Sun safety sounds cute, but skin cancer is killer
It’s the time of year when we all head outside to enjoy the sunshine, and you’re probably bombarded with sun safety rules around every corner. Nevertheless, people are still skipping the sunscreen and forgetting their hats and more and more people are being diagnosed with skin cancer.
Read on to see what their Executive Director, Shelley Franklin, had to say about protecting your epidermis.
The David Cornfield Melanoma Fund was established in 2007 in memory of David, who passed away at the young age of 32 from melanoma. We are devoted to saving lives from melanoma by promoting awareness of this potentially deadly disease.
Melanoma is a common and serious skin cancer which, if not treated early, is usually fatal. The good news is that the risk of melanoma can be significantly decreased by reducing exposure to UV radiation and the prognosis for melanoma patients can be improved by early detection. The bad news is that despite increasing public awareness of the dangers of UV radiation, many people still do not understand the seriousness of the damage caused by exposure to UV radiation, particularly damage caused during early years.
Not enough people are aware of the early signs of melanoma or the importance of self detection. As a result, melanoma is often ignored until it’s too late. We believe that through David’s story we can bring change and reduce the incidence of melanoma via prevention and early self-detection as well as improve the prognoses through education and research into the disease.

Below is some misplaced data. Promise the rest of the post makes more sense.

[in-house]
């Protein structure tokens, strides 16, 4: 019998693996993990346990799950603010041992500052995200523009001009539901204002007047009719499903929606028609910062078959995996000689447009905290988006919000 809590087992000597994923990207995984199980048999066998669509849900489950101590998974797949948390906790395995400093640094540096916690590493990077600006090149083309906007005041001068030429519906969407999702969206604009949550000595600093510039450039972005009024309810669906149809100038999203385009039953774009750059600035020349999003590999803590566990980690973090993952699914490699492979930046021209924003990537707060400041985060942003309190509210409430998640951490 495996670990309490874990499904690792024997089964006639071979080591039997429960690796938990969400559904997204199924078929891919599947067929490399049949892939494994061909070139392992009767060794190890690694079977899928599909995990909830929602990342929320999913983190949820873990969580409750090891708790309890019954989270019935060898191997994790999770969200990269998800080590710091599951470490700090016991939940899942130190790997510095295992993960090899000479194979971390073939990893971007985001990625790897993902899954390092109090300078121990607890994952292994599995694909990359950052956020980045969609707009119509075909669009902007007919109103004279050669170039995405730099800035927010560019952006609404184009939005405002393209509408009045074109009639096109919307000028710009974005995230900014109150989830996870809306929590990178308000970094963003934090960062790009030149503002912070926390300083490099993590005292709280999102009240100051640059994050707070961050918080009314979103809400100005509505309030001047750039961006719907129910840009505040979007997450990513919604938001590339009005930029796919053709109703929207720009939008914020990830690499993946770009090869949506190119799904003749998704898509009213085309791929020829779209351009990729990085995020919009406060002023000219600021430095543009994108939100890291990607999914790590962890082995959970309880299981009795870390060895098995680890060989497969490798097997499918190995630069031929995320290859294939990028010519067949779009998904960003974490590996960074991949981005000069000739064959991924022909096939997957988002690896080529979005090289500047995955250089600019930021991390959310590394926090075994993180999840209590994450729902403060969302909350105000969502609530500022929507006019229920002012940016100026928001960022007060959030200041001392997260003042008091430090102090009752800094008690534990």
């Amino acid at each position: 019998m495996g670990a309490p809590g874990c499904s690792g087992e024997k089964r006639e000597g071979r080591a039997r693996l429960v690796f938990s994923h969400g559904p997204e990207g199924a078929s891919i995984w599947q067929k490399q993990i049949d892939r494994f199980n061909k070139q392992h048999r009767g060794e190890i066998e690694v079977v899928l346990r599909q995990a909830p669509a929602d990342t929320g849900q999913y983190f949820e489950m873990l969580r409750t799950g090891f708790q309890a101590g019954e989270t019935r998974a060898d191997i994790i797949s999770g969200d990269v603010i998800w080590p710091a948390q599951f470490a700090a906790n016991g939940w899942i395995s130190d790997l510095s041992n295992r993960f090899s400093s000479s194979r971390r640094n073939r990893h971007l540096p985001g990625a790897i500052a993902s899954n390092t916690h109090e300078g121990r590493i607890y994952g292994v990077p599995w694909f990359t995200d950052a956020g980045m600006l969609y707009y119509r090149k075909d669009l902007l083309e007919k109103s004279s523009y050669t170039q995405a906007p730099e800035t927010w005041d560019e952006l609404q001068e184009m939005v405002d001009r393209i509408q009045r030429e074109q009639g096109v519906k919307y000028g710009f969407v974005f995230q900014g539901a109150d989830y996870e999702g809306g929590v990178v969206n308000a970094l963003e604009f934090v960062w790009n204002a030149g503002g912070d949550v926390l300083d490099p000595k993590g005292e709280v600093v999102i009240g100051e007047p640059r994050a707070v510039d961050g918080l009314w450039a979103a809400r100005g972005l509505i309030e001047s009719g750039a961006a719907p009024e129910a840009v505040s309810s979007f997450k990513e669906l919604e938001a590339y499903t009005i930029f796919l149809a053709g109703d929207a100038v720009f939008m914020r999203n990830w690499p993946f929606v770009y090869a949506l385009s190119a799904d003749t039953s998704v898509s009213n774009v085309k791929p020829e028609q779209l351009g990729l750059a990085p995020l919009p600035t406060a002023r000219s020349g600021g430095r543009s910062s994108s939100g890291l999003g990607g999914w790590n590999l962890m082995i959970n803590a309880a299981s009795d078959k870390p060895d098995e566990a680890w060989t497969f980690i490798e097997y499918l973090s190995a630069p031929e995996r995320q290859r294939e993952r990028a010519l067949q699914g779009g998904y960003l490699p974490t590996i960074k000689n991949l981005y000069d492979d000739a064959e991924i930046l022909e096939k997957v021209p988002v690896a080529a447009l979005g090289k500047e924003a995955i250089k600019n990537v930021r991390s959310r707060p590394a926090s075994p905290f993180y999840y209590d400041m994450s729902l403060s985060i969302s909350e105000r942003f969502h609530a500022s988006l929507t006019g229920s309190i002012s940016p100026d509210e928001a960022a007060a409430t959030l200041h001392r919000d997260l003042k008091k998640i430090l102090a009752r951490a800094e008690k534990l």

Did you know?*
- One in seven Canadians will develop skin cancer in their lifetime.
- Melanoma is the most serious type of skin cancer, one of the most rapidly increasing cancers in Canada, and the second most common Cancer in young adults.
- Education, resources, and treatments are extremely limited.
Why is Sun Safety Important?
While some exposure to sunlight can be enjoyable, too much can be dangerous. Overexposure to ultraviolet (UV) radiation in sunlight can result in painful sunburn. It can also lead to more serious health effects like skin cancer, cataracts, and immune suppression. Children particularly need sun protection education since unprotected exposure to the sun during youth puts them at an increased lifetime risk for skin cancer.
What can I do?
No cancer–including melanoma–can ever be prevented with 100 per cent certainty. However, the good news is that the risk factors for melanoma are well known, so just a few easy steps can be taken to dramatically reduce your risk of developing this deadly disease.
- Always have sunscreen with you so you can apply it whenever an unplanned outdoor activity arises;
- Use a sunscreen with an SPF of at least 15 whenever you are outdoors (even on cloudy or wintery days – harmful rays are still present in the winter months and can permeate clouds);
- Wear protective clothing with long sleeves and wear hats and sunglasses;
- Check for changes in moles, new moles and see you doctor right away if you see anything suspicious;
- Limit sun exposure between 10 am and 4 pm; and,
- Refrain from using tanning beds.
For more information on Melanoma, check out the Tools section at dcmf.ca.
*Source: The Canadian Cancer Society